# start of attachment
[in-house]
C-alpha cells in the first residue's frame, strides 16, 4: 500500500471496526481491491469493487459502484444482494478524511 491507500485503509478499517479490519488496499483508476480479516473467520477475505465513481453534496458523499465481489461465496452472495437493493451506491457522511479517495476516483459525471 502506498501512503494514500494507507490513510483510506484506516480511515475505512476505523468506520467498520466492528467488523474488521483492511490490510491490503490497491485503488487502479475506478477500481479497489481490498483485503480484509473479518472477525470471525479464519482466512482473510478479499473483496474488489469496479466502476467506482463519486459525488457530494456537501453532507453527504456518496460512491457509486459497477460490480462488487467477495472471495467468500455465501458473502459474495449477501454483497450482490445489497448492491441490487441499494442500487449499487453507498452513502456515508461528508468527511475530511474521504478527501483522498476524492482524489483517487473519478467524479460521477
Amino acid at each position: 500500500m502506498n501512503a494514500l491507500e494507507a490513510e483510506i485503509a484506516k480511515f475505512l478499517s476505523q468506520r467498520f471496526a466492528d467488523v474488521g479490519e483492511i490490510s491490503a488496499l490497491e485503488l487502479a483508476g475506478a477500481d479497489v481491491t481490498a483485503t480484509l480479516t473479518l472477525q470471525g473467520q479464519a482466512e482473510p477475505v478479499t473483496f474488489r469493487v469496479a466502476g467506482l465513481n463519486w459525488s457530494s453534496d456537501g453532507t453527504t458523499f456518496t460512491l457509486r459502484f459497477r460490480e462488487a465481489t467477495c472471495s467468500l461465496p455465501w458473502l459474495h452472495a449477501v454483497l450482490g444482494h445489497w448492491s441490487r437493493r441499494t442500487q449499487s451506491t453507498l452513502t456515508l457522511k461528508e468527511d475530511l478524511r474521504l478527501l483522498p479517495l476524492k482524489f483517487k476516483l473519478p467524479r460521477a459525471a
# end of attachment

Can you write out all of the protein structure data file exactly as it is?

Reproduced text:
[in-house]
C-alpha cells in the first residue's frame, strides 16, 4: 500500500471496526481491491469493487459502484444482494478524511 491507500485503509478499517479490519488496499483508476480479516473467520477475505465513481453534496458523499465481489461465496452472495437493493451506491457522511479517495476516483459525471 502506498501512503494514500494507507490513510483510506484506516480511515475505512476505523468506520467498520466492528467488523474488521483492511490490510491490503490497491485503488487502479475506478477500481479497489481490498483485503480484509473479518472477525470471525479464519482466512482473510478479499473483496474488489469496479466502476467506482463519486459525488457530494456537501453532507453527504456518496460512491457509486459497477460490480462488487467477495472471495467468500455465501458473502459474495449477501454483497450482490445489497448492491441490487441499494442500487449499487453507498452513502456515508461528508468527511475530511474521504478527501483522498476524492482524489483517487473519478467524479460521477
Amino acid at each position: 500500500m502506498n501512503a494514500l491507500e494507507a490513510e483510506i485503509a484506516k480511515f475505512l478499517s476505523q468506520r467498520f471496526a466492528d467488523v474488521g479490519e483492511i490490510s491490503a488496499l490497491e485503488l487502479a483508476g475506478a477500481d479497489v481491491t481490498a483485503t480484509l480479516t473479518l472477525q470471525g473467520q479464519a482466512e482473510p477475505v478479499t473483496f474488489r469493487v469496479a466502476g467506482l465513481n463519486w459525488s457530494s453534496d456537501g453532507t453527504t458523499f456518496t460512491l457509486r459502484f459497477r460490480e462488487a465481489t467477495c472471495s467468500l461465496p455465501w458473502l459474495h452472495a449477501v454483497l450482490g444482494h445489497w448492491s441490487r437493493r441499494t442500487q449499487s451506491t453507498l452513502t456515508l457522511k461528508e468527511d475530511l478524511r474521504l478527501l483522498p479517495l476524492k482524489f483517487k476516483l473519478p467524479r460521477a459525471a